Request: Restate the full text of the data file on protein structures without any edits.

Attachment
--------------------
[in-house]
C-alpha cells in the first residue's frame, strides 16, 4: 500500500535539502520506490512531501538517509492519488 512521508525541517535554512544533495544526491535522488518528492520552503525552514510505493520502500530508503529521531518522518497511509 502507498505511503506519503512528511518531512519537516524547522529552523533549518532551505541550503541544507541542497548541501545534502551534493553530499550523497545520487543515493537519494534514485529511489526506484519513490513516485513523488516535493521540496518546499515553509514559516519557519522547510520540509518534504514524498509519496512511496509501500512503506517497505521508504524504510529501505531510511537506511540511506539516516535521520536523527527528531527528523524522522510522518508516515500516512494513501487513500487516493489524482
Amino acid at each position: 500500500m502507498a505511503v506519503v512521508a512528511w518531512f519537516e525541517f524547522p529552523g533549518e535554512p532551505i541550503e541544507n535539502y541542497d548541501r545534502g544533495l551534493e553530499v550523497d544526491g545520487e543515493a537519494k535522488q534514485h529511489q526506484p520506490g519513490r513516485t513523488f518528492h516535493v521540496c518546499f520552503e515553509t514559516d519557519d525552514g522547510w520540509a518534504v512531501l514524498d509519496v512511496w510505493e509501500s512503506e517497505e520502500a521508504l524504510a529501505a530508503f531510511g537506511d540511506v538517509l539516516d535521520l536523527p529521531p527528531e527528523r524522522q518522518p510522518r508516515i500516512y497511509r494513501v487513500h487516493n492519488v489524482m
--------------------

[in-house]
C-alpha cells in the first residue's frame, strides 16, 4: 500500500535539502520506490512531501538517509492519488 512521508525541517535554512544533495544526491535522488518528492520552503525552514510505493520502500530508503529521531518522518497511509 502507498505511503506519503512528511518531512519537516524547522529552523533549518532551505541550503541544507541542497548541501545534502551534493553530499550523497545520487543515493537519494534514485529511489526506484519513490513516485513523488516535493521540496518546499515553509514559516519557519522547510520540509518534504514524498509519496512511496509501500512503506517497505521508504524504510529501505531510511537506511540511506539516516535521520536523527527528531527528523524522522510522518508516515500516512494513501487513500487516493489524482
Amino acid at each position: 500500500m502507498a505511503v506519503v512521508a512528511w518531512f519537516e525541517f524547522p529552523g533549518e535554512p532551505i541550503e541544507n535539502y541542497d548541501r545534502g544533495l551534493e553530499v550523497d544526491g545520487e543515493a537519494k535522488q534514485h529511489q526506484p520506490g519513490r513516485t513523488f518528492h516535493v521540496c518546499f520552503e515553509t514559516d519557519d525552514g522547510w520540509a518534504v512531501l514524498d509519496v512511496w510505493e509501500s512503506e517497505e520502500a521508504l524504510a529501505a530508503f531510511g537506511d540511506v538517509l539516516d535521520l536523527p529521531p527528531e527528523r524522522q518522518p510522518r508516515i500516512y497511509r494513501v487513500h487516493n492519488v489524482m